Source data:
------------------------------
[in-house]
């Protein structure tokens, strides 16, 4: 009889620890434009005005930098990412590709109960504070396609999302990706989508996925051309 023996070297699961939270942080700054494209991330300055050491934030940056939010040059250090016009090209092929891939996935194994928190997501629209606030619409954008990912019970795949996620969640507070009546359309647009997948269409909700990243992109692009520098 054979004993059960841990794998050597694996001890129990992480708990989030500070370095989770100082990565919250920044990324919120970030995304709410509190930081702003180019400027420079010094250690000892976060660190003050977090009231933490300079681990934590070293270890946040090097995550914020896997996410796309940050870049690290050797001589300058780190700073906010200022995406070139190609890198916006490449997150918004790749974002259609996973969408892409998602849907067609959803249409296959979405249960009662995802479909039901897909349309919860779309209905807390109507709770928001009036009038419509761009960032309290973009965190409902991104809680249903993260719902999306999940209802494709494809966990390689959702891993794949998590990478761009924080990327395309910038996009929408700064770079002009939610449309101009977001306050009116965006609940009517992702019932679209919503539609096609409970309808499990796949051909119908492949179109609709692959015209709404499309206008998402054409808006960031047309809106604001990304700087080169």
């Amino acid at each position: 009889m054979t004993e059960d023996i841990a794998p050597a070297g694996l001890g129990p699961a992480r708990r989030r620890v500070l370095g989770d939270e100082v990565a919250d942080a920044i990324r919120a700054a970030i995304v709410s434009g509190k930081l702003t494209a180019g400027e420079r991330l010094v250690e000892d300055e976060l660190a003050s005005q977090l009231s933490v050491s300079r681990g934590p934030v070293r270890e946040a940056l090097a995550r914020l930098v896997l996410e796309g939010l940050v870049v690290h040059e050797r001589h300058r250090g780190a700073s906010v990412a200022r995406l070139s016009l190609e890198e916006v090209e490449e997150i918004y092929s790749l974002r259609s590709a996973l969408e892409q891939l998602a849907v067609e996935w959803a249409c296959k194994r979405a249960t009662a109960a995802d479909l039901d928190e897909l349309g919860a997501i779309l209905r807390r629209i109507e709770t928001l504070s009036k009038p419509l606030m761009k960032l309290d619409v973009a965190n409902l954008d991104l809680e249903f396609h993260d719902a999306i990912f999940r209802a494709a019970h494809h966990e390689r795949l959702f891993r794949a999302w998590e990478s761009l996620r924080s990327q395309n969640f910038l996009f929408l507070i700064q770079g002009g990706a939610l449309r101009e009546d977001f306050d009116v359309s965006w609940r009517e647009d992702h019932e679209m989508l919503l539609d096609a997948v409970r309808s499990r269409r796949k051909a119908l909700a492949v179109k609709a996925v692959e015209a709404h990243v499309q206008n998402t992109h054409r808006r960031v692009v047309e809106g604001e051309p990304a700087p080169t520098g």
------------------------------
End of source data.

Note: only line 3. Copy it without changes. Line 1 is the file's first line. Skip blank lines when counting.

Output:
């Amino acid at each position: 009889m054979t004993e059960d023996i841990a794998p050597a070297g694996l001890g129990p699961a992480r708990r989030r620890v500070l370095g989770d939270e100082v990565a919250d942080a920044i990324r919120a700054a970030i995304v709410s434009g509190k930081l702003t494209a180019g400027e420079r991330l010094v250690e000892d300055e976060l660190a003050s005005q977090l009231s933490v050491s300079r681990g934590p934030v070293r270890e946040a940056l090097a995550r914020l930098v896997l996410e796309g939010l940050v870049v690290h040059e050797r001589h300058r250090g780190a700073s906010v990412a200022r995406l070139s016009l190609e890198e916006v090209e490449e997150i918004y092929s790749l974002r259609s590709a996973l969408e892409q891939l998602a849907v067609e996935w959803a249409c296959k194994r979405a249960t009662a109960a995802d479909l039901d928190e897909l349309g919860a997501i779309l209905r807390r629209i109507e709770t928001l504070s009036k009038p419509l606030m761009k960032l309290d619409v973009a965190n409902l954008d991104l809680e249903f396609h993260d719902a999306i990912f999940r209802a494709a019970h494809h966990e390689r795949l959702f891993r794949a999302w998590e990478s761009l996620r924080s990327q395309n969640f910038l996009f929408l507070i700064q770079g002009g990706a939610l449309r101009e009546d977001f306050d009116v359309s965006w609940r009517e647009d992702h019932e679209m989508l919503l539609d096609a997948v409970r309808s499990r269409r796949k051909a119908l909700a492949v179109k609709a996925v692959e015209a709404h990243v499309q206008n998402t992109h054409r808006r960031v692009v047309e809106g604001e051309p990304a700087p080169t520098g």